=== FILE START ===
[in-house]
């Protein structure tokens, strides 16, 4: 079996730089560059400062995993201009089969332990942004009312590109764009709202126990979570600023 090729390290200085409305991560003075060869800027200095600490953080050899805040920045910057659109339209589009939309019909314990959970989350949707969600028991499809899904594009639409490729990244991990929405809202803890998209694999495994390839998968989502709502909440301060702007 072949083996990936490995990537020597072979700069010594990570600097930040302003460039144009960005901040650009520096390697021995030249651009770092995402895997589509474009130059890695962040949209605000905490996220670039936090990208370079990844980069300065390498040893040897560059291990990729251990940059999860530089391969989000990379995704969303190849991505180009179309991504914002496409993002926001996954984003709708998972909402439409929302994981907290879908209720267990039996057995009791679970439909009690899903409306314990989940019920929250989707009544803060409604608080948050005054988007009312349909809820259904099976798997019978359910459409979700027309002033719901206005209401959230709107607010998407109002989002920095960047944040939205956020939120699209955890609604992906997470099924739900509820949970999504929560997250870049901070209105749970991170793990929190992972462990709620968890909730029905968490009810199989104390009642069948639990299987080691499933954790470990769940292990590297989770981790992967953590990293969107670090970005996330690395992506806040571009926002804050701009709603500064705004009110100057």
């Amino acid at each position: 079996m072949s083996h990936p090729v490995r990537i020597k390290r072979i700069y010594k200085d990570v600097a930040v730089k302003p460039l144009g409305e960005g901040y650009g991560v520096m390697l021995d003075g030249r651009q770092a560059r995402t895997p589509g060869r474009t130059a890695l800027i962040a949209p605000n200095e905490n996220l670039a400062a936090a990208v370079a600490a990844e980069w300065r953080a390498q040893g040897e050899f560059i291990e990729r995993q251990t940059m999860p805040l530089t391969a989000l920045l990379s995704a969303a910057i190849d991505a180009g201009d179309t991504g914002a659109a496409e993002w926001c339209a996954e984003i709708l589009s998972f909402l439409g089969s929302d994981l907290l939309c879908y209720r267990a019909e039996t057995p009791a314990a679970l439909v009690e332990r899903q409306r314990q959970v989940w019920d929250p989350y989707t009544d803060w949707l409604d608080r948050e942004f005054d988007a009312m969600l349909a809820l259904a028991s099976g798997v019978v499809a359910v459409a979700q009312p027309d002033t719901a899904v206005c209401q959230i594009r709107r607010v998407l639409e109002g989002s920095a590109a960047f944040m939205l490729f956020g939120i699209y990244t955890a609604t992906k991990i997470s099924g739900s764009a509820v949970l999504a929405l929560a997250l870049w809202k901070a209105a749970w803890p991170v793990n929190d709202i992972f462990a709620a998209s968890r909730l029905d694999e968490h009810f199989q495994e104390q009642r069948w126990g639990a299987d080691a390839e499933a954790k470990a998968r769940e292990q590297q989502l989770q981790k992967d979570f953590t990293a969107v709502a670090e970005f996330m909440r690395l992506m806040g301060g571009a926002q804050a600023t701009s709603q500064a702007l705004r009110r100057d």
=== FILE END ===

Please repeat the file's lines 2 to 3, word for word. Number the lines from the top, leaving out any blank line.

């Protein structure tokens, strides 16, 4: 079996730089560059400062995993201009089969332990942004009312590109764009709202126990979570600023 090729390290200085409305991560003075060869800027200095600490953080050899805040920045910057659109339209589009939309019909314990959970989350949707969600028991499809899904594009639409490729990244991990929405809202803890998209694999495994390839998968989502709502909440301060702007 072949083996990936490995990537020597072979700069010594990570600097930040302003460039144009960005901040650009520096390697021995030249651009770092995402895997589509474009130059890695962040949209605000905490996220670039936090990208370079990844980069300065390498040893040897560059291990990729251990940059999860530089391969989000990379995704969303190849991505180009179309991504914002496409993002926001996954984003709708998972909402439409929302994981907290879908209720267990039996057995009791679970439909009690899903409306314990989940019920929250989707009544803060409604608080948050005054988007009312349909809820259904099976798997019978359910459409979700027309002033719901206005209401959230709107607010998407109002989002920095960047944040939205956020939120699209955890609604992906997470099924739900509820949970999504929560997250870049901070209105749970991170793990929190992972462990709620968890909730029905968490009810199989104390009642069948639990299987080691499933954790470990769940292990590297989770981790992967953590990293969107670090970005996330690395992506806040571009926002804050701009709603500064705004009110100057």
């Amino acid at each position: 079996m072949s083996h990936p090729v490995r990537i020597k390290r072979i700069y010594k200085d990570v600097a930040v730089k302003p460039l144009g409305e960005g901040y650009g991560v520096m390697l021995d003075g030249r651009q770092a560059r995402t895997p589509g060869r474009t130059a890695l800027i962040a949209p605000n200095e905490n996220l670039a400062a936090a990208v370079a600490a990844e980069w300065r953080a390498q040893g040897e050899f560059i291990e990729r995993q251990t940059m999860p805040l530089t391969a989000l920045l990379s995704a969303a910057i190849d991505a180009g201009d179309t991504g914002a659109a496409e993002w926001c339209a996954e984003i709708l589009s998972f909402l439409g089969s929302d994981l907290l939309c879908y209720r267990a019909e039996t057995p009791a314990a679970l439909v009690e332990r899903q409306r314990q959970v989940w019920d929250p989350y989707t009544d803060w949707l409604d608080r948050e942004f005054d988007a009312m969600l349909a809820l259904a028991s099976g798997v019978v499809a359910v459409a979700q009312p027309d002033t719901a899904v206005c209401q959230i594009r709107r607010v998407l639409e109002g989002s920095a590109a960047f944040m939205l490729f956020g939120i699209y990244t955890a609604t992906k991990i997470s099924g739900s764009a509820v949970l999504a929405l929560a997250l870049w809202k901070a209105a749970w803890p991170v793990n929190d709202i992972f462990a709620a998209s968890r909730l029905d694999e968490h009810f199989q495994e104390q009642r069948w126990g639990a299987d080691a390839e499933a954790k470990a998968r769940e292990q590297q989502l989770q981790k992967d979570f953590t990293a969107v709502a670090e970005f996330m909440r690395l992506m806040g301060g571009a926002q804050a600023t701009s709603q500064a702007l705004r009110r100057d």